Sunday, July 03, 2005
Elizabeth Talks Music and Writing
I, however, must have total silence when I write. Or, at least, what passes for total silence in my house. Which means I’ve gotten very good at filtering out loud thumping and cries of things like, “Pikachu, I choose YOU!” and “Luke, I AM your father!” from my son’s room, which is right next to my office. If there’s music playing anywhere, I want to focus on that instead of what I’m writing. Therefore, I absolutely cannot write if there’s music playing.
That’s not to say I don’t find music inspirational. Nor does it mean I don’t choose “soundtracks.” I do. Just about every single-title I’ve written has had a specific CD attached to it, almost always some kind of big band jazz from a contemporary big band like Big Bad Voodoo Daddy or the Brian Setzer Orchestra. I’ll listen to the CD in the morning before I go to work, or in the car when I’m brainstorming, or on my walk when I’m trying to work out a plot snag.
When I was writing THE THING ABOUT MEN, I was having trouble pegging down the secondary hero, until one day in the car when I was listening to Cherry Poppin’ Daddies’ “Zoot Suit Riot,” and the song “Brown Derby Jump” came on. Boom. Suddenly, Davis Webster blew to life in my brain, fully formed right down to his ugly Hawaiian shirts.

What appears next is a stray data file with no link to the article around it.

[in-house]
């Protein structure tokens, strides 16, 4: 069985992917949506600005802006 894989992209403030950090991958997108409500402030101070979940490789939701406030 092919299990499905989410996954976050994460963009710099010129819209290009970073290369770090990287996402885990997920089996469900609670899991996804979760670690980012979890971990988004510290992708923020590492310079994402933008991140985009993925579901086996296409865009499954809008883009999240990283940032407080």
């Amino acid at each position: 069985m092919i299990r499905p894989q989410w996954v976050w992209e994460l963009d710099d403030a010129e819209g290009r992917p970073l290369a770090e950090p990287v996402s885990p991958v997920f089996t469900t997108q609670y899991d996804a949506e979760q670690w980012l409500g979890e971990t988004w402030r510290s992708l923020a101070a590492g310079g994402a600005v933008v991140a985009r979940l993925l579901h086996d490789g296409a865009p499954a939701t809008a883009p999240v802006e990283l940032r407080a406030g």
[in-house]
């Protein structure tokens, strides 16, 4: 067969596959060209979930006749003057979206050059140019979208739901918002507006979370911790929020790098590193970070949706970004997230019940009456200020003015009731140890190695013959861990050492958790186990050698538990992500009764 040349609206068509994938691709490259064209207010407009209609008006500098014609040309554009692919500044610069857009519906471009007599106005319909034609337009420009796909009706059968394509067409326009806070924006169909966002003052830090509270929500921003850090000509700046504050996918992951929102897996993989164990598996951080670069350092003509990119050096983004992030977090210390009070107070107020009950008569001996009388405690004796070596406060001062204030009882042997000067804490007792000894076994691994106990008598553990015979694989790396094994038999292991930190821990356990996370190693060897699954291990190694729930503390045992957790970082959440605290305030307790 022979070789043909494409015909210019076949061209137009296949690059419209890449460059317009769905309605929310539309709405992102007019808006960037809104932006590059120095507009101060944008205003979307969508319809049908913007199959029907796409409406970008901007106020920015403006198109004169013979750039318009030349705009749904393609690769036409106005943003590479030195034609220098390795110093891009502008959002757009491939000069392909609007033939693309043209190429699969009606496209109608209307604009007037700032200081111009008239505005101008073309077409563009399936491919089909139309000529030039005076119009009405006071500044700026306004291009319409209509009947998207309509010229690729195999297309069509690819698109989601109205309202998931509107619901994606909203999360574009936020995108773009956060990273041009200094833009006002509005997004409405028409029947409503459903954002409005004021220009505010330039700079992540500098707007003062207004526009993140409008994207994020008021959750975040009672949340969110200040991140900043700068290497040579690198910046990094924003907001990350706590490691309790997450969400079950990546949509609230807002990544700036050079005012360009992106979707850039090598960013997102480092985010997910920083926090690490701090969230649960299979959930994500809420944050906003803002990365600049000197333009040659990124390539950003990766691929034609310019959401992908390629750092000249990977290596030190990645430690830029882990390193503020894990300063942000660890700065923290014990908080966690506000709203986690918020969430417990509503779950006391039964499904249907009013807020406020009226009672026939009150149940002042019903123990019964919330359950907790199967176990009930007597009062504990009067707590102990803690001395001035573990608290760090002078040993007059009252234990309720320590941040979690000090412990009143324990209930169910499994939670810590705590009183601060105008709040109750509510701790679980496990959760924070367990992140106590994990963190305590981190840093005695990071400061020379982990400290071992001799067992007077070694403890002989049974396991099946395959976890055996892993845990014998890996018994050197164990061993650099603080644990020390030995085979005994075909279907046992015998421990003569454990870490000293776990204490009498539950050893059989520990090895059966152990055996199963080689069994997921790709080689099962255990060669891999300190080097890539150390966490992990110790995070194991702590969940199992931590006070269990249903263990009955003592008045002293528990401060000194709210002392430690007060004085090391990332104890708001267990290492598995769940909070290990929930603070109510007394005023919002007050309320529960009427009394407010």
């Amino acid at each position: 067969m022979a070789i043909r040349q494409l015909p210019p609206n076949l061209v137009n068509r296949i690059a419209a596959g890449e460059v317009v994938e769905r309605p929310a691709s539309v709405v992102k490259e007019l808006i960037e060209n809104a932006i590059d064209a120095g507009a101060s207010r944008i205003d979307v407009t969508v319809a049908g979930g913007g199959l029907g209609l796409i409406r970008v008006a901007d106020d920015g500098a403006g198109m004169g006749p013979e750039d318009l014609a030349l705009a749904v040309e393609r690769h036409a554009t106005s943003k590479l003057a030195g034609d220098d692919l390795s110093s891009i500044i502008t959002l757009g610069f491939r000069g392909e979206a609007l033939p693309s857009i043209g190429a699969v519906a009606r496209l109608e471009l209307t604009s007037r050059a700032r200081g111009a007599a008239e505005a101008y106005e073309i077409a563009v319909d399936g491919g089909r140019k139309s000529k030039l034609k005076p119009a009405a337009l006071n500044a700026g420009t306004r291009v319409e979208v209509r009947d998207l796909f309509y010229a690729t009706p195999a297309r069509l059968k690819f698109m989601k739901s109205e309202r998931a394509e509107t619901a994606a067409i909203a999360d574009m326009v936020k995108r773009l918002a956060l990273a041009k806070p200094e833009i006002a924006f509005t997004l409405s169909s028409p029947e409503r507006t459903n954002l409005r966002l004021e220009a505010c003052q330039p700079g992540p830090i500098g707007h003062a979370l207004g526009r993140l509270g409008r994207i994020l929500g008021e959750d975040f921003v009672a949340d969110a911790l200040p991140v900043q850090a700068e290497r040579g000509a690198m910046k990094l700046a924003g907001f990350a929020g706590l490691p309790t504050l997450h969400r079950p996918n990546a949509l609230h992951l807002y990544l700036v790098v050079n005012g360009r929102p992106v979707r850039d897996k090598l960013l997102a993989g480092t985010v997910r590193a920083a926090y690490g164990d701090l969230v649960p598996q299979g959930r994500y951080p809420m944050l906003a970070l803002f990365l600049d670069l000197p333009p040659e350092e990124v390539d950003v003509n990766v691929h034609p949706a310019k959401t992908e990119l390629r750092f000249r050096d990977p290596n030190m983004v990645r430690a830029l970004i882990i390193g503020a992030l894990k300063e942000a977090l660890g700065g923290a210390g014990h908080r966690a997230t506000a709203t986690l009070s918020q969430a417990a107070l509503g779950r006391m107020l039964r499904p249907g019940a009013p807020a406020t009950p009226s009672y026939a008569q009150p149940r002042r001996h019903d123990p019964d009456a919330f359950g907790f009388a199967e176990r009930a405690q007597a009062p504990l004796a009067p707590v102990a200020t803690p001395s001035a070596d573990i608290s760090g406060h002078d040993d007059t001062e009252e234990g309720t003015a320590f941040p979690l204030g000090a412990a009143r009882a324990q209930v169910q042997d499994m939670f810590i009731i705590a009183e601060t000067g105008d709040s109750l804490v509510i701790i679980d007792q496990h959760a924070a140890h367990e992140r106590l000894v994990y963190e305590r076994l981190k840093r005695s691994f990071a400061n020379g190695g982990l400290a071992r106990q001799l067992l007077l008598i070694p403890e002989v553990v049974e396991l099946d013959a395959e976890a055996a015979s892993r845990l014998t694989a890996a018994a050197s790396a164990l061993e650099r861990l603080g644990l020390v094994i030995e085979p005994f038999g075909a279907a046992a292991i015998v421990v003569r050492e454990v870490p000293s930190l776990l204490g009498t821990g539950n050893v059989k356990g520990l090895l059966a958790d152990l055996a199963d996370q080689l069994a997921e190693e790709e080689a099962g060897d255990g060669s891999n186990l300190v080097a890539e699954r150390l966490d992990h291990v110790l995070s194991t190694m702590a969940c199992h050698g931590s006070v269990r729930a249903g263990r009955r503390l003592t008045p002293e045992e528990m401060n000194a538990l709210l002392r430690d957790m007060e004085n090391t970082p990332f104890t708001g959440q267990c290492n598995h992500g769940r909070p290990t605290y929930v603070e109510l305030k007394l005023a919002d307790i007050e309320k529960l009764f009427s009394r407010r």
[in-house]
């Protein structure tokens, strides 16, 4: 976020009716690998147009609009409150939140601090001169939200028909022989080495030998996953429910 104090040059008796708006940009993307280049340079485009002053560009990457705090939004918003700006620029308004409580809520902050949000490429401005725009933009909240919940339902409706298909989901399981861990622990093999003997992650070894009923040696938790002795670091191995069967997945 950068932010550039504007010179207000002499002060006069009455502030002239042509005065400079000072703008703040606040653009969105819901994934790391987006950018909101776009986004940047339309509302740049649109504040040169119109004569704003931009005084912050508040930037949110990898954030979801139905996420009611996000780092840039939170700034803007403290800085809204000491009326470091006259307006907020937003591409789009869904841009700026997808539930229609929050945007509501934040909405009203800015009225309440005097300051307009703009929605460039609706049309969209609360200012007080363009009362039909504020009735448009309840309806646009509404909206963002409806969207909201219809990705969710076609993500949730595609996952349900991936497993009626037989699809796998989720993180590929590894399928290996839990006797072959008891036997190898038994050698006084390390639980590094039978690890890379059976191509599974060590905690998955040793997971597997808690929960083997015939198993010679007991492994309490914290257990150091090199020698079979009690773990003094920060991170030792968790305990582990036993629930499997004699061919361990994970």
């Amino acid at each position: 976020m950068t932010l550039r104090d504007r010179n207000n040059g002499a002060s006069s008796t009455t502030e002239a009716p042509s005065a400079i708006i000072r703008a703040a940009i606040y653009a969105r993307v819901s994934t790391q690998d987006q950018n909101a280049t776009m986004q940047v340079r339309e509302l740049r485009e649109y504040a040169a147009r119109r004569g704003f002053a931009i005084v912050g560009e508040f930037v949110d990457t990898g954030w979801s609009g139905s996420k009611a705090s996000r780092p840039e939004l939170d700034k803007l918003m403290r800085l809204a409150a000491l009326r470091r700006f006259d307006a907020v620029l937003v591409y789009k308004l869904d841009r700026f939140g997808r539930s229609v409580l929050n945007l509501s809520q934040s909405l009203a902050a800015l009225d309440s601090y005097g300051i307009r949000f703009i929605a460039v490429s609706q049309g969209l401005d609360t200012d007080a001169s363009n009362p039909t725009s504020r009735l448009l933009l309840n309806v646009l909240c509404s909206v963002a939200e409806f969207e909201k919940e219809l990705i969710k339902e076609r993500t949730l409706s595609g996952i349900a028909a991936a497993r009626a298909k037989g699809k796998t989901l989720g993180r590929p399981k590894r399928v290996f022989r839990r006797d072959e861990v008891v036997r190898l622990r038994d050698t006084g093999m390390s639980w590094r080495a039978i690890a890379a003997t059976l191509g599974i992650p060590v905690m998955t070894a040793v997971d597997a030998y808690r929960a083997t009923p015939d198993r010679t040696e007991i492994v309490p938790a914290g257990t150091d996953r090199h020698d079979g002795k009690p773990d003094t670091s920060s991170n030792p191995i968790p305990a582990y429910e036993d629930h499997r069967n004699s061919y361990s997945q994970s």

So I’m going to start my Sunday music blog with a very writer-friendly CD: John Wesley Harding’s “Trad Arr Jones,” which I chose because we have so many historical authors and readers frequenting Squawk Radio. You can’t go wrong with anything by JWH, imo, but this one’s a bit different from most of his albums. The Jones referred to in the title is Nic Jones, a British folk musician who took some traditional English ballads and folk songs and provided them with arrangements more suited to contemporary musicians. Add John Wesley Harding’s velvety voice, and you have magic.
The songs are, for the most part, hundreds of years old, hence the album is almost entirely accoustic. (Organ and electric guitar appear on one or two songs but are used judiciously.) Some of the songs are light and fun, some are deeply tragic. But, hey, that’s balladry for you. All in all, however, what you get is a slice of what it must have been like whenever the minstrels showed up at the village gates.
All I know is, whenever I listen to this CD, it makes me wish I was writing English historicals, something I know for a fact is way beyond my abilities as a writer. Now THAT’S inspiration.
Elizabeth Bevarly, 10:50 AM21 comments